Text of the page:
More Exceptions to Translations' Overall Tendencies

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Mark Heath has a nice breathtaking post about two examples from the ESV translation of II Chronicles 9. I agree with him on both points that the ESV made the wrong translation decision, but I don't want to duplicate his post, so I'll just tell you to read it yourself. One further thing that interested me about his first example is that this is yet another case of translations not lining up in the standard ways. The ESV gives the most so-called literal rendering in this case. The NIV is the least close to the so-called literal rendering. In between are the NASB, CEV, and NLT, which all translate the passage the same way. Then you find two that give the ideal translation, which is in my view a little closer to the so-called literal translation than the NASB, CEV, and NLT and much more than the NIV. Those two translations are the HCSB and the Message. Compare the standard hierarchy of tendencies from more formally equivalent to more functionally equivalent:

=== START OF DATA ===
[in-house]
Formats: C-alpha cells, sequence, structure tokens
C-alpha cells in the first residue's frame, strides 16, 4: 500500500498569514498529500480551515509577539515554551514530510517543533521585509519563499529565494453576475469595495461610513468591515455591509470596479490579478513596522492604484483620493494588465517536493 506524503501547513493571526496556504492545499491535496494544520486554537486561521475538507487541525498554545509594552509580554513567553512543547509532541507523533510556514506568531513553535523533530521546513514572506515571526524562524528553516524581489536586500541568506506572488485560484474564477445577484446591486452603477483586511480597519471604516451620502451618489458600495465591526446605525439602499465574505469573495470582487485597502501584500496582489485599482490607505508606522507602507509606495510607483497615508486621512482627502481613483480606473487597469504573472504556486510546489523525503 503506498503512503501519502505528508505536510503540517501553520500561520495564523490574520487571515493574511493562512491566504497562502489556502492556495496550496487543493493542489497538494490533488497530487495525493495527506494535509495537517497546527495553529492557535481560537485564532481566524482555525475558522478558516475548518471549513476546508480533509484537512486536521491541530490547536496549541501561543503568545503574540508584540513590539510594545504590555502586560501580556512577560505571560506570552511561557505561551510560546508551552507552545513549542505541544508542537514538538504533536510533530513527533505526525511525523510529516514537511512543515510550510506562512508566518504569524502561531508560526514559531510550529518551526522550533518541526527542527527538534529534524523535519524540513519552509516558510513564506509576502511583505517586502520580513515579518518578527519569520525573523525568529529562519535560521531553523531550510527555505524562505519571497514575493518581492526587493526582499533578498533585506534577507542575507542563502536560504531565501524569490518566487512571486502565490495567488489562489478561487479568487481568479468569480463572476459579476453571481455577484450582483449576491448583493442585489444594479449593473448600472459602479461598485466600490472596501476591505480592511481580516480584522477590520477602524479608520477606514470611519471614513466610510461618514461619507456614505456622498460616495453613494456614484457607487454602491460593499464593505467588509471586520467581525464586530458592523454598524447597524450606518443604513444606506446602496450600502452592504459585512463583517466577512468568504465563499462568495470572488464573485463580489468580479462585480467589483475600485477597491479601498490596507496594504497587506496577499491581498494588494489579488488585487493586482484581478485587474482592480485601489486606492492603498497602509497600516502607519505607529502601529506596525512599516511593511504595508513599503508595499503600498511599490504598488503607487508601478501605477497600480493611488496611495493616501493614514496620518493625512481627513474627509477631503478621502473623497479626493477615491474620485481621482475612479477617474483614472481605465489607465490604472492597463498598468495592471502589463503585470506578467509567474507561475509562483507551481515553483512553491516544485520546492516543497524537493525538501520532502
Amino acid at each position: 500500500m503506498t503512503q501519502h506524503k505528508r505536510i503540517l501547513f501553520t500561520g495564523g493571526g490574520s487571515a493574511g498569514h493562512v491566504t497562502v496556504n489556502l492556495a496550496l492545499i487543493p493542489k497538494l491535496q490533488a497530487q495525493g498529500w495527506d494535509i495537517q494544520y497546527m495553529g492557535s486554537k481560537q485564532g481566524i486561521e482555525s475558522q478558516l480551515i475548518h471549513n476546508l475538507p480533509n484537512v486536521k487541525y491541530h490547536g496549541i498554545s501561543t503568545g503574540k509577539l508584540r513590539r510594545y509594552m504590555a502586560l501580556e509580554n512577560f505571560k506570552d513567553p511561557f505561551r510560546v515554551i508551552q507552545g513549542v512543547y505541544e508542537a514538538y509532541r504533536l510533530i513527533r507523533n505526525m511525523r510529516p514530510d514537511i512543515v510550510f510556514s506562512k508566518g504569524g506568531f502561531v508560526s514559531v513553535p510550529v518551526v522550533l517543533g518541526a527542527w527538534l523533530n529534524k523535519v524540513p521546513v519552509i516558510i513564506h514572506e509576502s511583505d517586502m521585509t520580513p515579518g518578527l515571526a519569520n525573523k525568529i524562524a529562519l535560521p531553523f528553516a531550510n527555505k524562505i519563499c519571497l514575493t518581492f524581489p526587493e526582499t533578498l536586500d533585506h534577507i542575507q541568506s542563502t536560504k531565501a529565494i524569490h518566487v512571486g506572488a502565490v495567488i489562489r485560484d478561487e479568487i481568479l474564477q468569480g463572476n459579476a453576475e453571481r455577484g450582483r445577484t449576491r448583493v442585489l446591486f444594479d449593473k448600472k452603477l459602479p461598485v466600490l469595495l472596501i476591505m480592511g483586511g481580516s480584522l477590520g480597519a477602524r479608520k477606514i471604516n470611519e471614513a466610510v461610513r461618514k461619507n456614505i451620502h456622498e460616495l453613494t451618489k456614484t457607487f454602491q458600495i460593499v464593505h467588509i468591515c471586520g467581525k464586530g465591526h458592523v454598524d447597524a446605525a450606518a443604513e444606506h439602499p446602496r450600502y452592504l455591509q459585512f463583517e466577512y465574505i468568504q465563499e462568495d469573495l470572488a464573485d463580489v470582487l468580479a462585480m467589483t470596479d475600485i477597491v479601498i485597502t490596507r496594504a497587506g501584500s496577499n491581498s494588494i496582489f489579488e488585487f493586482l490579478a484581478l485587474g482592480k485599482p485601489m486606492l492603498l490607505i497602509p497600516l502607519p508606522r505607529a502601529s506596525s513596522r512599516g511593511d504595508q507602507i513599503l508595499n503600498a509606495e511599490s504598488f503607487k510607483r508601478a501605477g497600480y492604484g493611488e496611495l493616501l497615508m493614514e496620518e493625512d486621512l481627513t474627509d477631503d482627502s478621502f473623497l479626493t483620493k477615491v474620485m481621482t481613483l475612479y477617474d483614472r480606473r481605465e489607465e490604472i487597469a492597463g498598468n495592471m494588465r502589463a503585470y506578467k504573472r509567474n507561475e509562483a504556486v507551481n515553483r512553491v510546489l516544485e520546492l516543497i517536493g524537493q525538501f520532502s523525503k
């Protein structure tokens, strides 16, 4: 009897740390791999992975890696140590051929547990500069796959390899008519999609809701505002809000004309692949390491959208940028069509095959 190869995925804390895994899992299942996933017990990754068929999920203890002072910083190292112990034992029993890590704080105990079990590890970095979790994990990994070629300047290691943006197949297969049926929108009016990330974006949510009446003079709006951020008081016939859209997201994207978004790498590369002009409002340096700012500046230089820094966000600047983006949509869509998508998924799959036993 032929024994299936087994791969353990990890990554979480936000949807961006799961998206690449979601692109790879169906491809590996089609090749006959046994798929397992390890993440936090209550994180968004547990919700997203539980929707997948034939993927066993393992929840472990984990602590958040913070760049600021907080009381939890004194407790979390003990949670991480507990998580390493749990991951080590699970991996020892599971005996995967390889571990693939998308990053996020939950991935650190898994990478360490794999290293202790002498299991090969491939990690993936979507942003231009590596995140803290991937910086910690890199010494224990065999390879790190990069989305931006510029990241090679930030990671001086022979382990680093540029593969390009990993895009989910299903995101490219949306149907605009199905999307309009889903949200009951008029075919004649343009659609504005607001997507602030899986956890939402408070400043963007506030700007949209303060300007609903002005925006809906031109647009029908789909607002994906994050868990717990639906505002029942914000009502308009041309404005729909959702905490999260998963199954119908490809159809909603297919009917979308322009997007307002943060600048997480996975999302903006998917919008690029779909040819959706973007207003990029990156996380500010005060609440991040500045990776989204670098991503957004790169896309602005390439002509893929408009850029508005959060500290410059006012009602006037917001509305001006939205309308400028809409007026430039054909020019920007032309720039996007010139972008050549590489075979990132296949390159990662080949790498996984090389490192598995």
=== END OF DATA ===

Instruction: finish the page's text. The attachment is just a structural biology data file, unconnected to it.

In this case instead we get:

HCSB, Message

I think Mark would have put them this way, though:

HCSB, Message

Either one is quite different from the standard view of these translations according to overall tendencies. That means that a translation that is more functionally equivalent or formally equivalent will often not be that way in particular cases.

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Well stated, Jeremy. This all just shows to go--I mean, goes to show--that generalizations about Bible versions are not always as helpful as dealing with more of the specifics, as your post does. I have just linked to your post from my BBB blog.

My pastor recently mentioned that he finds a lot of places he's unhappy with the ESV especially in Old Testament passages, where it may make things somewhat more difficult to understand, or more awkward (like the examples cited in the post you reference). He prefers the NIV. Whether or not one prefers the NIV, it does seem that the ESV is substantially more awkward at times than some other translations.

ESV seems to pay more attention to the style and that's why it loses in the meaning.

Actually, I'd say the opposite. It seems to me that it's less focused on style, and that's why it often reads so awkwardly when it's trying for accuracy in meaning of the parts (while it ignores the whole).

The real truth here, though, is that style is part of meaning, and we should try to capture as much of it as we can in order to convey the original meaning. Almost always we'll have to sacrifice something, however. You can't act as if sacrificing any element means you've destroyed God's word, or you'll be destroying the very possibility of translating at all. Muslims take this view with the Qur'an, which is the logical result of those who insist on what they call (mistakenly) a literal translation.

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